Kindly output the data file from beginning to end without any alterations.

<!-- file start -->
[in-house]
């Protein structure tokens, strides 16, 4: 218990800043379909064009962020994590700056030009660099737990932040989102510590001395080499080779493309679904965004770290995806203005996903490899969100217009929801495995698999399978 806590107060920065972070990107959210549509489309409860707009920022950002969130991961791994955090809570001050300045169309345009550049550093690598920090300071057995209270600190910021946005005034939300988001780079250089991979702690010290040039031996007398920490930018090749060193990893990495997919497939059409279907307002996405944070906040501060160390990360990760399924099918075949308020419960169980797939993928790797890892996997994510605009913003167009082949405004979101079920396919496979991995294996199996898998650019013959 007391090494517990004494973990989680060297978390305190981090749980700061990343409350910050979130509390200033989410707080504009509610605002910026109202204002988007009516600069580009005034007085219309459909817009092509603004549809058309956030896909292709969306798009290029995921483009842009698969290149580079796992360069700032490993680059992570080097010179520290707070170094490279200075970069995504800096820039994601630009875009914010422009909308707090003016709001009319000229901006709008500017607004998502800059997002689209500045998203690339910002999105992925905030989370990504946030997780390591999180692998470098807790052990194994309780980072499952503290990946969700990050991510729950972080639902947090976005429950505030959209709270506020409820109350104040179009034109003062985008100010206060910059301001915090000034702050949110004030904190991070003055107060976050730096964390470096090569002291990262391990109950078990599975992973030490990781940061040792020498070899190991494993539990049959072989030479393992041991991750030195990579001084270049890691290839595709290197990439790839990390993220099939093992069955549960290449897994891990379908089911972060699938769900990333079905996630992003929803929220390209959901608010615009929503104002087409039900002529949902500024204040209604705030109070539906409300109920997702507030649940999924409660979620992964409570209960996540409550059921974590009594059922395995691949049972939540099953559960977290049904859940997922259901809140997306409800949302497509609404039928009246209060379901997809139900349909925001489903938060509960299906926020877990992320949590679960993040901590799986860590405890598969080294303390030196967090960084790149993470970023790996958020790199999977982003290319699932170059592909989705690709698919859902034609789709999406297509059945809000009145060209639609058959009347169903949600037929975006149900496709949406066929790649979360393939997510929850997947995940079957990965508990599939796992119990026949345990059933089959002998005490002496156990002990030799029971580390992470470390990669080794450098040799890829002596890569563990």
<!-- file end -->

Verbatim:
[in-house]
């Protein structure tokens, strides 16, 4: 218990800043379909064009962020994590700056030009660099737990932040989102510590001395080499080779493309679904965004770290995806203005996903490899969100217009929801495995698999399978 806590107060920065972070990107959210549509489309409860707009920022950002969130991961791994955090809570001050300045169309345009550049550093690598920090300071057995209270600190910021946005005034939300988001780079250089991979702690010290040039031996007398920490930018090749060193990893990495997919497939059409279907307002996405944070906040501060160390990360990760399924099918075949308020419960169980797939993928790797890892996997994510605009913003167009082949405004979101079920396919496979991995294996199996898998650019013959 007391090494517990004494973990989680060297978390305190981090749980700061990343409350910050979130509390200033989410707080504009509610605002910026109202204002988007009516600069580009005034007085219309459909817009092509603004549809058309956030896909292709969306798009290029995921483009842009698969290149580079796992360069700032490993680059992570080097010179520290707070170094490279200075970069995504800096820039994601630009875009914010422009909308707090003016709001009319000229901006709008500017607004998502800059997002689209500045998203690339910002999105992925905030989370990504946030997780390591999180692998470098807790052990194994309780980072499952503290990946969700990050991510729950972080639902947090976005429950505030959209709270506020409820109350104040179009034109003062985008100010206060910059301001915090000034702050949110004030904190991070003055107060976050730096964390470096090569002291990262391990109950078990599975992973030490990781940061040792020498070899190991494993539990049959072989030479393992041991991750030195990579001084270049890691290839595709290197990439790839990390993220099939093992069955549960290449897994891990379908089911972060699938769900990333079905996630992003929803929220390209959901608010615009929503104002087409039900002529949902500024204040209604705030109070539906409300109920997702507030649940999924409660979620992964409570209960996540409550059921974590009594059922395995691949049972939540099953559960977290049904859940997922259901809140997306409800949302497509609404039928009246209060379901997809139900349909925001489903938060509960299906926020877990992320949590679960993040901590799986860590405890598969080294303390030196967090960084790149993470970023790996958020790199999977982003290319699932170059592909989705690709698919859902034609789709999406297509059945809000009145060209639609058959009347169903949600037929975006149900496709949406066929790649979360393939997510929850997947995940079957990965508990599939796992119990026949345990059933089959002998005490002496156990002990030799029971580390992470470390990669080794450098040799890829002596890569563990």